How Methadone Can Make Addiction Worse
Issues With Methadone
It is easy to be terrified when your loved one is addicted to opioids, given that so many people pass away each year from using heroin, fentanyl, and prescription drugs.
One of the most common treatment options is medically assisted treatment. This approach includes Suboxone, Vivitrol, and methadone.
Methadone was the first drug replacement for opioids and it is still widely used today. However, there are some real things you should be aware of before considering this method of treatment.
It Is the Hardest Opioid to Get Off
The methodology of methadone treatment is that you are given a prescription and you receive drug tests to make sure you are not taking any other illicit substances. The person undergoing the treatment then goes each day to the methadone clinic to get their script.
The problem is that while the programs often offer counseling, a study called Stuck in Limbo found that many participants get caught in a vicious cycle. According to the study: “…as the treatment does not remove painful emotions, they [participants] supplement OMT [opioid maintenance treatment] with illegal substances, violate the OMT regulations, and run the risk of being excluded from the programme. In fear of losing the replacement opioid, they conceal parts of the addiction they seek treatment for and end up lying and cheating instead of exploring strategies for reducing and managing addiction.”
The other critical issue is that if the person wants to get off the methadone or is sick of having to go through getting it every day, they can find themselves in an impasse due to the fact that coming off methadone can be extremely painful and withdrawal symptoms can be long-lasting.
Here’s a first-hand account of what coming off of methadone is like:
“The one thing I can say today is,
I WILL NEVER TOUCH THAT EVIL DRUG AGAIN.”
“After withdrawal at the hospital, I remember not being able to get out of bed for three days. It was too painful to move. Imagine the pain of a thousand needles poking you in your stomach, hot/cold flashes and the worst feeling of restlessness. After the withdrawals settled, I couldn’t eat or sleep for about a month. My body temp was off also. The one thing I can say today is, I WILL NEVER TOUCH THAT EVIL DRUG AGAIN.“
—Graduate JS Drug Free since 2/18
Drug Dealers Target Methadone Clinics
Imagine you’re trying to get your life together and every day when you walk out from having done something to try to better your life, there stands a person or group of people tempting you to go back to your old ways. For many that go to methadone clinics, this has become the case.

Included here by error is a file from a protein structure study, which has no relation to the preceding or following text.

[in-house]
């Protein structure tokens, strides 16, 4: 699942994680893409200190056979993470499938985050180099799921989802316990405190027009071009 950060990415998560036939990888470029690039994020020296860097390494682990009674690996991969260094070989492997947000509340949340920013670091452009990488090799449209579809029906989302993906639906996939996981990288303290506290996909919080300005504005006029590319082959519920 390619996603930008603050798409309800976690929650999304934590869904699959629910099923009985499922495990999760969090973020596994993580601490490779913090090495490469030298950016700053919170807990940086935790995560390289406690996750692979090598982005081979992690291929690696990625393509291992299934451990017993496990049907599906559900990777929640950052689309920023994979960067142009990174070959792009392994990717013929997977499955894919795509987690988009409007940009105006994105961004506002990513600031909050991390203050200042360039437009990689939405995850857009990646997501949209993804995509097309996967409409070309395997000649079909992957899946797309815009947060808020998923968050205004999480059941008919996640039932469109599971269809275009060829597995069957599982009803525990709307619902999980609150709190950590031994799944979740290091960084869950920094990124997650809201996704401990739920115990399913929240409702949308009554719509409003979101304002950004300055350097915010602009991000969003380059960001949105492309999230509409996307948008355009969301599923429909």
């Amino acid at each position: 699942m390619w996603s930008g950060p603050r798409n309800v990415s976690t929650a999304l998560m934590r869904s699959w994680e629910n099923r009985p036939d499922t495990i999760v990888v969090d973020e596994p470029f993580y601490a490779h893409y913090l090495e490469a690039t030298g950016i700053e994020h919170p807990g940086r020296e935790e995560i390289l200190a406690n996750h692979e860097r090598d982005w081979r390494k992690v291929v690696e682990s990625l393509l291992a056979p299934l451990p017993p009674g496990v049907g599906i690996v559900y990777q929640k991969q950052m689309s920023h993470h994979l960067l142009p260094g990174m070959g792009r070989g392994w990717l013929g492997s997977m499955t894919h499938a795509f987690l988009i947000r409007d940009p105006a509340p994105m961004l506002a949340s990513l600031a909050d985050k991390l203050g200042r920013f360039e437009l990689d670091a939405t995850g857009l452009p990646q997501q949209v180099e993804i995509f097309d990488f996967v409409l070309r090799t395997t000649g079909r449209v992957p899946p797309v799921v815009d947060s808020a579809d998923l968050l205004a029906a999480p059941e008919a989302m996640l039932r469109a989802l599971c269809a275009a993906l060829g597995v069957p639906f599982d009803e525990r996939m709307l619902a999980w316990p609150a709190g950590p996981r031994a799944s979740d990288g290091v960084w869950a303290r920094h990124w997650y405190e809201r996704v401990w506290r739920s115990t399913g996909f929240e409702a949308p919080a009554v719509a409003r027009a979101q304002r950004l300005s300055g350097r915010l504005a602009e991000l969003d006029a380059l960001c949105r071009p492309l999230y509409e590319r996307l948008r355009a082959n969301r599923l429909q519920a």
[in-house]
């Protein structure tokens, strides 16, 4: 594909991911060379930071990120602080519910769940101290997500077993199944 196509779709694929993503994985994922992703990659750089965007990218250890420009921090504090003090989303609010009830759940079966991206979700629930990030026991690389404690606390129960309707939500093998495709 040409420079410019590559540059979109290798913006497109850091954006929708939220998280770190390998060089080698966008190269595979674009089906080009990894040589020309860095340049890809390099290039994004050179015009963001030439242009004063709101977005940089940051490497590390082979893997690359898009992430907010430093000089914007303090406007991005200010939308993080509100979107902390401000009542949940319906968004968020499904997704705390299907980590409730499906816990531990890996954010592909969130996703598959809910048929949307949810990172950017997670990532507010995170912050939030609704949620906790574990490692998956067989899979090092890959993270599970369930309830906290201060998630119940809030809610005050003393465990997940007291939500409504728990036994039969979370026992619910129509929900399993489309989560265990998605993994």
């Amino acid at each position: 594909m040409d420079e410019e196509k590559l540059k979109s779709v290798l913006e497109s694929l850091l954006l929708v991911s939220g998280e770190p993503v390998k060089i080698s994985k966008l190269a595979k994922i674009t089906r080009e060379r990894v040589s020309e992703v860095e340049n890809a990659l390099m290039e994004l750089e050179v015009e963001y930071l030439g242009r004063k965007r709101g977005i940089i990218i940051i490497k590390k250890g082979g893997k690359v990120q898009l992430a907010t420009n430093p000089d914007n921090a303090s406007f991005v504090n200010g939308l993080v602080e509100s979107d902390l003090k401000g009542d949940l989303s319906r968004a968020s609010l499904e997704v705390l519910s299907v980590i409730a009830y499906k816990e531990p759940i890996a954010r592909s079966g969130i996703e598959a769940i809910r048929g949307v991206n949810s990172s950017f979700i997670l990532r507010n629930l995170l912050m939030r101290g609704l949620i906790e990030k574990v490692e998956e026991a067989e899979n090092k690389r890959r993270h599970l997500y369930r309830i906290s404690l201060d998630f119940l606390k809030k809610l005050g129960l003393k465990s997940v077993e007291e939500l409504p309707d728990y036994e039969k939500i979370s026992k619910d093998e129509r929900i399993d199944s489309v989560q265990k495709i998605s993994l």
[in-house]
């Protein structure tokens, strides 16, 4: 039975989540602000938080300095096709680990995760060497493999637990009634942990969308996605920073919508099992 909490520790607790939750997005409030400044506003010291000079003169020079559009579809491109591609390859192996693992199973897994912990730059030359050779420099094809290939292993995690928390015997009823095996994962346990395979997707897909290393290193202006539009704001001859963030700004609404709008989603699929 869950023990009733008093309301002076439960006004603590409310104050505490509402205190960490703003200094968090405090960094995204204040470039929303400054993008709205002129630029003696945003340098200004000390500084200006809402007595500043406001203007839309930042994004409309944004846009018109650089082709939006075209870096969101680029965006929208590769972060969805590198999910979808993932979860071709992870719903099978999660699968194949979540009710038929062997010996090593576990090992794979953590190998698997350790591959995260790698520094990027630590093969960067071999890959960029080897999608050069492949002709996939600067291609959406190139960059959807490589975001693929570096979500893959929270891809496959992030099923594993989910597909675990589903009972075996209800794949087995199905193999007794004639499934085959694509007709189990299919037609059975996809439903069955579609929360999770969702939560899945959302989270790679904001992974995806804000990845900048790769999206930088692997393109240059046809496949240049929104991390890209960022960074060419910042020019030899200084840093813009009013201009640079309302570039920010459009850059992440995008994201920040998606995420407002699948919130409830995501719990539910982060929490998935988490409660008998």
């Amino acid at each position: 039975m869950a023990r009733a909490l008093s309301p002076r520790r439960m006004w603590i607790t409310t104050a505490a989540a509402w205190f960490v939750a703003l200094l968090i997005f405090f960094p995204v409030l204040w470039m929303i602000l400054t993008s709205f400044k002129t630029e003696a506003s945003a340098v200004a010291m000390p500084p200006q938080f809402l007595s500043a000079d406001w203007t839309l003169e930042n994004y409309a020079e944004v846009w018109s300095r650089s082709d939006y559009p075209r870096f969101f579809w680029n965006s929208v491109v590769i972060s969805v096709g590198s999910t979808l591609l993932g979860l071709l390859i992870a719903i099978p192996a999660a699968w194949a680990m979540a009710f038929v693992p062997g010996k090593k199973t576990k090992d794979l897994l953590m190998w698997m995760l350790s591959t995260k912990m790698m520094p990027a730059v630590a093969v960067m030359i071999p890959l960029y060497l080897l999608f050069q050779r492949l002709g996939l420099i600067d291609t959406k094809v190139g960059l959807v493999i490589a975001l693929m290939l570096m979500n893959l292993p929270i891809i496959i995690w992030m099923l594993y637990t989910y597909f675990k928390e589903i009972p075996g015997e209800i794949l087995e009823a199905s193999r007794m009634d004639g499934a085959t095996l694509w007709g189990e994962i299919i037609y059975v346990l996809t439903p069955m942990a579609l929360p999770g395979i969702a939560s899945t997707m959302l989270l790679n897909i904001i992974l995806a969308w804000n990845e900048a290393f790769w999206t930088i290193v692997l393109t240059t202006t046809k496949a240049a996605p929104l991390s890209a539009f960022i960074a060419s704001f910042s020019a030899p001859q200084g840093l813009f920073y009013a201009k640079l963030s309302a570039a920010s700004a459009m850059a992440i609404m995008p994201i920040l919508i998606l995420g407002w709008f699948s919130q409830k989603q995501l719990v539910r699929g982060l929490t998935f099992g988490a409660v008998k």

With reports from across the US that many drug dealers target methadone clinics to peddle drugs, both the workers at clinics and those going to clinics seeking help with their addiction are frustrated.
Jerry Clark a patient of the methadone clinic in San Antonio, said in an interview with ABC 12 News, “The main thing is the selling of drugs. People turn to Xanax. When you take Xanax with methadone, it almost creates that exact feeling of the heroin.”
While people who go on methadone may be earnest about wanting to quit and to put their life back together, this does not always go as planned. With core issues in their substance abuse going unhandled, many simply turn to use other drugs.
People Continue to Abuse Other Drugs
Most clinics do require regular drug tests, though this can simply turn into another issue where patients spend time trying to avoid getting caught.
A few people we interviewed said that upon failing drug tests for other substances, their doctor would simply tell them to stop and recommend they get more therapy, while another said the only punishment for failing a drug test was that you would lose your “take-home” privileges. (Take home means the patient is allowed to take a certain amount of daily doses home with them, so they don’t need to come to the clinic every day.)
I imagine many of the people who work at clinics know what it would mean to take away someone’s methadone dose. This means that as a prescriber if you cut someone off, you are essentially guaranteeing that the person will go back to using heroin to avoid withdrawals.
There are many types of treatment and methadone is far from being the only option. In fact, it is strange to me that with so many other forms of treatment out there, we still continue to push this model of substituting one addictive drug with another as a good option.
What do you think?